Adventist Media Response and Conversation

Friday, March 23, 2007

Ecclesiastes Ray Steadman's View

From a conversation on I was informed of some material by Steve Zeisler on the Subject of Ecclesiastes. And Ray Steadman Things that Don't Work

From the article entitled Is Life A Treadmill? Steadman introduces Ecclesiastes this way:
In some ways, however, the book of Ecclesiastes represents what we might speculatively describe as the observations of an intermediate Adam. What is life like in the period between the fall of Adam and the coming of Christ? Spiritually, most of us have had some experience in this time period. Thus, we are not speaking primarily about a historical time frame, but our own life's experiences. All of us are born fallen, and we spend a period of time awaiting the announcement to us of the good news that will change us. What is life like in the interim period? This is what we shall seek to discover in these studies.

The answer which the book of Ecclesiastes gives to this question is quite subtle. Solomon, David's son, is our example of man's life experiences in the period between Adam and the coming of Christ and the gospel. Solomon is a perfect choice for this study. He had every advantage in life. He had a godly heritage, a brilliant intellect, wealth beyond counting, vast influence, and he ruled in a politically stable climate. In a worldly sense, Solomon was a shining example of humanity at its highest level.

The opening verses identify the author and set the stage for the book:
The words of the Preacher, the son of David, king in Jerusalem.
"Vanity of vanities," says the Preacher,
"Vanity of vanities! All is vanity."
Notice that the book makes no claim to have been written by Solomon. The words, "son of David, king in Jerusalem," could be applied to any successor of David. As a matter of fact, this description can be applied to all Christians. We who are in Christ are sons of David, in Christ, descended from David because of our spiritual heritage. Many scholars reject Solomonic authorship of this book. I don't find the arguments for rejection persuasive. But no one doubts that this book was written from the perspective of the historical figure: Solomon, king in Jerusalem.

The key phrase which gives the context for all that follows is the repeated word "under the sun." In these words we have a description of what life is like if the heavens are shut off from man. If a bowl were placed over the earth, masking the heavens (i.e. the spiritual world from which God speaks and acts), what would life be like? Given this perspective, what would be the view from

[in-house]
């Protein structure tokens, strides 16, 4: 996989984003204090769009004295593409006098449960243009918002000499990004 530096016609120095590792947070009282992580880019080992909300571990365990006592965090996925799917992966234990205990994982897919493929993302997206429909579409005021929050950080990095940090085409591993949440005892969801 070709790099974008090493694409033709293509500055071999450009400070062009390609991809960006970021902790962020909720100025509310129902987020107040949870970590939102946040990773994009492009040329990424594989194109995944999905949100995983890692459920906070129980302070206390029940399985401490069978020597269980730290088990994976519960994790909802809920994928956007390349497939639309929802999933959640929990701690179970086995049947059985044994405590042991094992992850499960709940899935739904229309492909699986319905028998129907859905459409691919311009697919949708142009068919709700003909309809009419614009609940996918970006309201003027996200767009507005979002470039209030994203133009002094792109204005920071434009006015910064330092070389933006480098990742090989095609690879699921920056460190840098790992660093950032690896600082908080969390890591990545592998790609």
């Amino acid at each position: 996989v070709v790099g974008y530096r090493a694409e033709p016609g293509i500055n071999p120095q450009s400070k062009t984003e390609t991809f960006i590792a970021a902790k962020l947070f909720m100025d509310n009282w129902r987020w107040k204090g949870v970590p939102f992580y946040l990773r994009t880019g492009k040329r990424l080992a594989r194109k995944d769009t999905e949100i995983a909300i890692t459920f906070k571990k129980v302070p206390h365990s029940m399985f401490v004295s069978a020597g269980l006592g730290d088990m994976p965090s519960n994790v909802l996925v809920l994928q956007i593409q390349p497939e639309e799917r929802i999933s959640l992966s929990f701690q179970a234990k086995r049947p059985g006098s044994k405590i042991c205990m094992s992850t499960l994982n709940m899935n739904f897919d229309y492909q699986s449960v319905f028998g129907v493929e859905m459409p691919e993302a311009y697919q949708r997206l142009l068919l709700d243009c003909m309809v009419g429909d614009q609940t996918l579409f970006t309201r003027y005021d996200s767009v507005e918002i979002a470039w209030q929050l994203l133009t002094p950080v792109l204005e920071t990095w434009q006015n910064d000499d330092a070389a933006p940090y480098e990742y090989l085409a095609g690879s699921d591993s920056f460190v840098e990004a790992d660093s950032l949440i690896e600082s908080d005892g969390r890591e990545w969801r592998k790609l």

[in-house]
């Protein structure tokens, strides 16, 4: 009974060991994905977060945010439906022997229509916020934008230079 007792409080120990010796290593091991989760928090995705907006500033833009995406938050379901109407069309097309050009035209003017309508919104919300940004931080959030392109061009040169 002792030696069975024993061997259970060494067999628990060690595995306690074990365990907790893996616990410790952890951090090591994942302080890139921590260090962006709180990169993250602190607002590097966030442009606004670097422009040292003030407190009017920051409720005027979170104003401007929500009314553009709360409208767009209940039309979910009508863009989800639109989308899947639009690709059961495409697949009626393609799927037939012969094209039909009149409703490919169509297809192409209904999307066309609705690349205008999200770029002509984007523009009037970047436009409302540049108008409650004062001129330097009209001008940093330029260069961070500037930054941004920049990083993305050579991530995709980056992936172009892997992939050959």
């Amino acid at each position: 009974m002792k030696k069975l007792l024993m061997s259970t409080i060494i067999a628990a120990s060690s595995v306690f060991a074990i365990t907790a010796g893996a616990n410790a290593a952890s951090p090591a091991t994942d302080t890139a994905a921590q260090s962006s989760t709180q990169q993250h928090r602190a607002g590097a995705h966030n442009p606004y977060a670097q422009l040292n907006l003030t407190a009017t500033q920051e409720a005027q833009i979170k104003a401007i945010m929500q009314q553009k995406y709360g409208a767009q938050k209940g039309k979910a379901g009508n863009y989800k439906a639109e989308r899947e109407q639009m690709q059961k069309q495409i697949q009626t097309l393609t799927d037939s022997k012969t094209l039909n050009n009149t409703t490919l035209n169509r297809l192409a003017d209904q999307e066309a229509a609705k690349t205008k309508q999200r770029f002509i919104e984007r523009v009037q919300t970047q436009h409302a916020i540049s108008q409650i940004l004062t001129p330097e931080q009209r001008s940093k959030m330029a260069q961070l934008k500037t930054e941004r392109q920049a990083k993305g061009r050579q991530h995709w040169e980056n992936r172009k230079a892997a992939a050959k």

earth? This is the experiment which is in focus in the book of Ecclesiastes. Everything is viewed as being"under the sun." No revelation from heaven comes into the picture. Given this context, what does our intermediate Adam perceive life to be like?
Ray Steadman begins from the perspective that the book is merely a reflection of worldly wisdom in the Search for Meaning he writes:
But all of these groups fail to note what we must note right from the beginning, that this book is an examination of secular wisdom and knowledge. The book clearly states at the outset that it is limiting itself to that which is apparent to the natural mind. One of the key phrases of the book is the continual repetition of the words, "under the sun." What does a man gain by all the toil at which he toils under the sun?" Verse 3 asks. We find that phrase used again in Verse 9. That is the limitation put upon this book.

Ecclesiastes is a collection of what man is able to discern under the sun, i.e., in the visible world. The book does not take into consideration revelation that comes from beyond man's powers of observation and reason. It is an inspired, an accurate book. It guarantees that what it reports is what people actually believe. but it is an examination of those beliefs. The book is not merely a collection of ancient philosophy, for what it talks about is very much up-to-date and extremely relevant. Here is what you will hear propounded in soap operas, in political speeches, in the radical or conservative movements of our day. Here is what you will hear in the halls of academia, or on the streets of any city. In this book the philosophies by which people attempt to live life are brought into consideration and examined. That is why Ecclesiastes is so practical and up-to-date.

While the first view from Steve that this represents an intermediate view I find pretty true, because as we look at history we see that indeed there were major changes in the Jewish religion, Steadman's perspective that it is worldly wisdom totally ignores the many references to God in the book.

I offer the above information to help those teachers who are growing desperate in the last couple weeks of our lesson study on Ecclesiastes, I have not read the material other then the introduction so I can't say too much about it now. But we really can't accept this view that it is merely natural wisdom spoken about here I think that actually destroys the value of the book. Please take a look at the pasts posts on the subject if you are not familiar with the idea that the book presents a philosophy of the then current Jewish religion and seems to push for a religion that offers more then what the current conception of God was. Clearly in the latter days a much better understanding did develop and with Jesus a much clearer view was solidified.

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